The big thing I got to experience this time around versus my first play session was the full sense of progression through each island. I’ve talked previously about how you need to collect portal keys to open up Cyber Space levels, beat Cyber Space levels to get vault keys, and use vault keys to unlock chaos emeralds, but there’s another important element to the game flow as well: memory tokens. Each of the three islands was home to one of Sonic’s friends who were trapped in Cyber Space, and in order to try and free them, I needed to collect a ton of memory tokens. Typically, these are rewards for exploration in the open world, and they’re the main reason you’ll be looking out for springs, ramps, grind rails, speed boosters, and all other manners of gadgets that send you zooming through the world.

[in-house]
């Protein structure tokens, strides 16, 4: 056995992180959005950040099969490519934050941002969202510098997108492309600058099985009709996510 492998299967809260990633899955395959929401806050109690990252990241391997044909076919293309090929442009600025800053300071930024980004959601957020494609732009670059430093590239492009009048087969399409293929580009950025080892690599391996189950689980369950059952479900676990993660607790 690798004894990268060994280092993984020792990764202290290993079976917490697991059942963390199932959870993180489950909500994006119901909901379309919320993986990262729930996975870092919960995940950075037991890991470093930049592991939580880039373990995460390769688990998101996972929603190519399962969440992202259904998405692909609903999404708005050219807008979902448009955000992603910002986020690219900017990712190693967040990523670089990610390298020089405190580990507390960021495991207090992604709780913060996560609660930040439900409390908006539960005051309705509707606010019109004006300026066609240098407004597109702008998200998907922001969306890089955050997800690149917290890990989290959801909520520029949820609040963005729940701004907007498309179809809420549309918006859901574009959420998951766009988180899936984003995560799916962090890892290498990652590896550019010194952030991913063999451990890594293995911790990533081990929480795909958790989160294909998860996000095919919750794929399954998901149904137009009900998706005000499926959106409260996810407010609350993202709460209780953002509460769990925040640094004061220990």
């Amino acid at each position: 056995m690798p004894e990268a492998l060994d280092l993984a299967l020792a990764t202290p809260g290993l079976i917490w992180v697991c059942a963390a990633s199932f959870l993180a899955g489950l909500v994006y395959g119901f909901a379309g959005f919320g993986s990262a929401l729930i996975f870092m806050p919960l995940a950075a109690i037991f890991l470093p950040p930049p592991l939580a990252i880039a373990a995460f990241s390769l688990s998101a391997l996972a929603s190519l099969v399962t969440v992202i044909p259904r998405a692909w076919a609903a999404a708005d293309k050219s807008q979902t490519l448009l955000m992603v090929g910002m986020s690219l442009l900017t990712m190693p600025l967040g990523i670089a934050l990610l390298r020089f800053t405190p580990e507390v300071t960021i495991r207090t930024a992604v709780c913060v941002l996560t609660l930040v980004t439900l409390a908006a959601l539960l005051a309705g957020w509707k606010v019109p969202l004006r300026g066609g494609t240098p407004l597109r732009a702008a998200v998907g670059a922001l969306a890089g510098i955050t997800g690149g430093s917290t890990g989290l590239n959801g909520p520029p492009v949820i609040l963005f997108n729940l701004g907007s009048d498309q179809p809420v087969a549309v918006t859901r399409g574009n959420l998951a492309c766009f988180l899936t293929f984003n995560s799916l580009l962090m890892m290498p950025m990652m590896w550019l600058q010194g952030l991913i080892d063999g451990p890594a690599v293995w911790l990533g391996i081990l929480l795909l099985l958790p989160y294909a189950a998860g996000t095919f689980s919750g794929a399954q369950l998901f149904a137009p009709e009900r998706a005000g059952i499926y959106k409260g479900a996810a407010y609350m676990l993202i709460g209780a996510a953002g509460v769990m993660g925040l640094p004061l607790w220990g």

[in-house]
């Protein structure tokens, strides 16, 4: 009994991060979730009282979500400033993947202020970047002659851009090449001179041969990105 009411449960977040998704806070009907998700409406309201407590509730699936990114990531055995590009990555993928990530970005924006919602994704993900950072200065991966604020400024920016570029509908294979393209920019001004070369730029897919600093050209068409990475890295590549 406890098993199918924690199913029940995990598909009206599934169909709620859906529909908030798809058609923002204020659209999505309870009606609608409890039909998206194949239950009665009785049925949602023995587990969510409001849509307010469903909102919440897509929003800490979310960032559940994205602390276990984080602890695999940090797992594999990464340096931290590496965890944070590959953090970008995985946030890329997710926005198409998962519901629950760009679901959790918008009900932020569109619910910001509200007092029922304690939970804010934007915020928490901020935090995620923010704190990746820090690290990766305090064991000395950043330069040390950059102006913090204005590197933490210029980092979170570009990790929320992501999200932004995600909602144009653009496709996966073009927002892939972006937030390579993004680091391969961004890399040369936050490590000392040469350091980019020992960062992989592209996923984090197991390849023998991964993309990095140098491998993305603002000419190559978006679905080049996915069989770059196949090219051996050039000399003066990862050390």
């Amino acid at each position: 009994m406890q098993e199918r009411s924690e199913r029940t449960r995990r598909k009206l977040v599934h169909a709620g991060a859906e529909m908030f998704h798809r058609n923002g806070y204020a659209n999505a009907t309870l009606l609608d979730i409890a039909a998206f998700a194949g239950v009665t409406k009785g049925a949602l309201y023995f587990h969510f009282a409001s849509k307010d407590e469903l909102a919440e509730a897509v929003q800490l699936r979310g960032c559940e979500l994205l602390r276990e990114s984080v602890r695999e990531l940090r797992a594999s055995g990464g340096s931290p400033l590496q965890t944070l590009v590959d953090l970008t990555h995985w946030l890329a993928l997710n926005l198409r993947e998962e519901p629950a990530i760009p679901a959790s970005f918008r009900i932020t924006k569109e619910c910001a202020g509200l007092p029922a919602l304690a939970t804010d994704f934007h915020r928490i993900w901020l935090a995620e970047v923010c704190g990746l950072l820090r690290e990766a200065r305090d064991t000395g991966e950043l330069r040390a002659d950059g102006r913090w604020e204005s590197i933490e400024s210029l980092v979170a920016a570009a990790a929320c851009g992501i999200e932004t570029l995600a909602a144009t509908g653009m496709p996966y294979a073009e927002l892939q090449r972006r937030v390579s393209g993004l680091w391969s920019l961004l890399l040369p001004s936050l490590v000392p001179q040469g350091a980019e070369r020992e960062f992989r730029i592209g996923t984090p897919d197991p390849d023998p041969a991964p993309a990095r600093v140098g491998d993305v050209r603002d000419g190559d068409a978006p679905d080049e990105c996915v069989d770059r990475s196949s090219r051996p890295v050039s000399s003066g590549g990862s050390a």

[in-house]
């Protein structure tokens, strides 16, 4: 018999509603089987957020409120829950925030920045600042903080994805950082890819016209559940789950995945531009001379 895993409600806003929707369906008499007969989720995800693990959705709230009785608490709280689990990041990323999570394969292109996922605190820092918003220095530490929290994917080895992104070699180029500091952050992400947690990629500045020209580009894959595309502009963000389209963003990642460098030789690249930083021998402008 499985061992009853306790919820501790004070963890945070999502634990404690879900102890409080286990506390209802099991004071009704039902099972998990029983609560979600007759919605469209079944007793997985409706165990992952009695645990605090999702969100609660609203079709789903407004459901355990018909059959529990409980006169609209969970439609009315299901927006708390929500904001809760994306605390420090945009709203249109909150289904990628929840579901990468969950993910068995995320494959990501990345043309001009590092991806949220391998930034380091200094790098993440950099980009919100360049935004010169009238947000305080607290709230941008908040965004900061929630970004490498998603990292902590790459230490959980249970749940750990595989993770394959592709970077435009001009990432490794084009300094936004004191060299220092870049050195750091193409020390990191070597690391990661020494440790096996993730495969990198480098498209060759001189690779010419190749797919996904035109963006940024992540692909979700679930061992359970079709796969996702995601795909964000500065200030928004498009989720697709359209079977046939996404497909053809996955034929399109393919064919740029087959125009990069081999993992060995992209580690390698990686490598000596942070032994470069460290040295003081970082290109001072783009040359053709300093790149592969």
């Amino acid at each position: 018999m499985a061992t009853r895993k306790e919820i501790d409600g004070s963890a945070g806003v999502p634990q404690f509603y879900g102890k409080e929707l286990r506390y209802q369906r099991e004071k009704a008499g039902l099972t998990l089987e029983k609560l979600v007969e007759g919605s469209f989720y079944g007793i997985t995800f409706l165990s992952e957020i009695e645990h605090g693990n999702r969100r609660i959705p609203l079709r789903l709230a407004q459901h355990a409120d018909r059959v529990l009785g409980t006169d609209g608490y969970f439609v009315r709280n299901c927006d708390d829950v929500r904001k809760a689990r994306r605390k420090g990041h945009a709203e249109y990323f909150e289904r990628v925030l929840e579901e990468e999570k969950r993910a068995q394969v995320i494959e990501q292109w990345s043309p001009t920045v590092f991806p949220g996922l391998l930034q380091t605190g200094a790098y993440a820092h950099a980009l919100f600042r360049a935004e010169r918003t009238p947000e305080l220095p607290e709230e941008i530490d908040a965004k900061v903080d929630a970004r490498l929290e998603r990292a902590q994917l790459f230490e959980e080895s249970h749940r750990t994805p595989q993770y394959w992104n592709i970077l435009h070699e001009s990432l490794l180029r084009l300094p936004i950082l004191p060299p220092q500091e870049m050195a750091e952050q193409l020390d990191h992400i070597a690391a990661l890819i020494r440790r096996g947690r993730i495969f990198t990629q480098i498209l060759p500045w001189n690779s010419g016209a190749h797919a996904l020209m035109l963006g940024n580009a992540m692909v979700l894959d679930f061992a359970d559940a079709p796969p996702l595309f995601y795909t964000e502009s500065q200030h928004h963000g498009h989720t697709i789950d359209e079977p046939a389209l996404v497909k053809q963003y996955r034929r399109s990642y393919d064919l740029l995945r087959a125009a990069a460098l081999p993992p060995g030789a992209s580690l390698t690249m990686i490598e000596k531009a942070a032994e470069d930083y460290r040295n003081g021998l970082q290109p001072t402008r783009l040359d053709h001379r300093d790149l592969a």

Collecting and delivering these memory tokens back to your friend is one of the ways you’ll progress Sonic Frontiers’ story forward. Every time I made a delivery, I was rewarded with a cutscene between Sonic and his trapped friend that would shed a little bit of light on the mysterious Starfall Islands and the cute little native rock people known as kocos that inhabit it. There’s a compelling mystery that serves as the heart of Sonic Frontiers’ story, and I found myself very interested in seeing how it all unfolds – and even more interested in the dynamics between Sonic and each of his friends, which really takes center stage during these cutscenes. Each island has a story to tell, with each of Sonic’s friends being a key player in how that story unfolds.